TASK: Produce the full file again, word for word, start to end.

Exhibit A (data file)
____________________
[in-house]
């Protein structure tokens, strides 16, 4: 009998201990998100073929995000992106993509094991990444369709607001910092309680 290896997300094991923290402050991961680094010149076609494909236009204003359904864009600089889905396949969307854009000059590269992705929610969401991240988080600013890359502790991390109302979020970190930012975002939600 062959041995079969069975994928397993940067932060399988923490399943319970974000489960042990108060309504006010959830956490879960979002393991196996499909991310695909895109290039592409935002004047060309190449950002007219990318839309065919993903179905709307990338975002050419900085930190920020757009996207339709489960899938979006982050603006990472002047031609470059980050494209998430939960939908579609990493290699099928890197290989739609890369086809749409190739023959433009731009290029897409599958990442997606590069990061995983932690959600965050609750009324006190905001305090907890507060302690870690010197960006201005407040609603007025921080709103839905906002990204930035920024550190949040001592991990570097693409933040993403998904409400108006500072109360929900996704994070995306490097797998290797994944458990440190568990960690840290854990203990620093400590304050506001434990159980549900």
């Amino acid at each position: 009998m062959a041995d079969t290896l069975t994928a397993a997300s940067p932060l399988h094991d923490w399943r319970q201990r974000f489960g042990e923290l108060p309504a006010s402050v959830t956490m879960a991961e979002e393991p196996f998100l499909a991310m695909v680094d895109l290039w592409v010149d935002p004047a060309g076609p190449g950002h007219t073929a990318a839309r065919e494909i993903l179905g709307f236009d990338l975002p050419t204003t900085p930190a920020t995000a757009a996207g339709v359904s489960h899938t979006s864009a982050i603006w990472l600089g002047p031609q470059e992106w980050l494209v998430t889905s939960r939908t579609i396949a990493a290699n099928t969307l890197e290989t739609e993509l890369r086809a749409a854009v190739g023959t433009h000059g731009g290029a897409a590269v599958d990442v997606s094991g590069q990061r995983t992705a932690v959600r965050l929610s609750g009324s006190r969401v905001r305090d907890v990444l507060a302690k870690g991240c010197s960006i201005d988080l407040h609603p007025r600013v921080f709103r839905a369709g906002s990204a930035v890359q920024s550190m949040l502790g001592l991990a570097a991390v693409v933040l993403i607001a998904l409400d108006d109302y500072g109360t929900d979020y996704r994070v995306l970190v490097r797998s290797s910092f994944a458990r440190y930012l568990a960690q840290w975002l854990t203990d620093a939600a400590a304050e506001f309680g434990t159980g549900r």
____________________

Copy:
[in-house]
């Protein structure tokens, strides 16, 4: 009998201990998100073929995000992106993509094991990444369709607001910092309680 290896997300094991923290402050991961680094010149076609494909236009204003359904864009600089889905396949969307854009000059590269992705929610969401991240988080600013890359502790991390109302979020970190930012975002939600 062959041995079969069975994928397993940067932060399988923490399943319970974000489960042990108060309504006010959830956490879960979002393991196996499909991310695909895109290039592409935002004047060309190449950002007219990318839309065919993903179905709307990338975002050419900085930190920020757009996207339709489960899938979006982050603006990472002047031609470059980050494209998430939960939908579609990493290699099928890197290989739609890369086809749409190739023959433009731009290029897409599958990442997606590069990061995983932690959600965050609750009324006190905001305090907890507060302690870690010197960006201005407040609603007025921080709103839905906002990204930035920024550190949040001592991990570097693409933040993403998904409400108006500072109360929900996704994070995306490097797998290797994944458990440190568990960690840290854990203990620093400590304050506001434990159980549900």
């Amino acid at each position: 009998m062959a041995d079969t290896l069975t994928a397993a997300s940067p932060l399988h094991d923490w399943r319970q201990r974000f489960g042990e923290l108060p309504a006010s402050v959830t956490m879960a991961e979002e393991p196996f998100l499909a991310m695909v680094d895109l290039w592409v010149d935002p004047a060309g076609p190449g950002h007219t073929a990318a839309r065919e494909i993903l179905g709307f236009d990338l975002p050419t204003t900085p930190a920020t995000a757009a996207g339709v359904s489960h899938t979006s864009a982050i603006w990472l600089g002047p031609q470059e992106w980050l494209v998430t889905s939960r939908t579609i396949a990493a290699n099928t969307l890197e290989t739609e993509l890369r086809a749409a854009v190739g023959t433009h000059g731009g290029a897409a590269v599958d990442v997606s094991g590069q990061r995983t992705a932690v959600r965050l929610s609750g009324s006190r969401v905001r305090d907890v990444l507060a302690k870690g991240c010197s960006i201005d988080l407040h609603p007025r600013v921080f709103r839905a369709g906002s990204a930035v890359q920024s550190m949040l502790g001592l991990a570097a991390v693409v933040l993403i607001a998904l409400d108006d109302y500072g109360t929900d979020y996704r994070v995306l970190v490097r797998s290797s910092f994944a458990r440190y930012l568990a960690q840290w975002l854990t203990d620093a939600a400590a304050e506001f309680g434990t159980g549900r």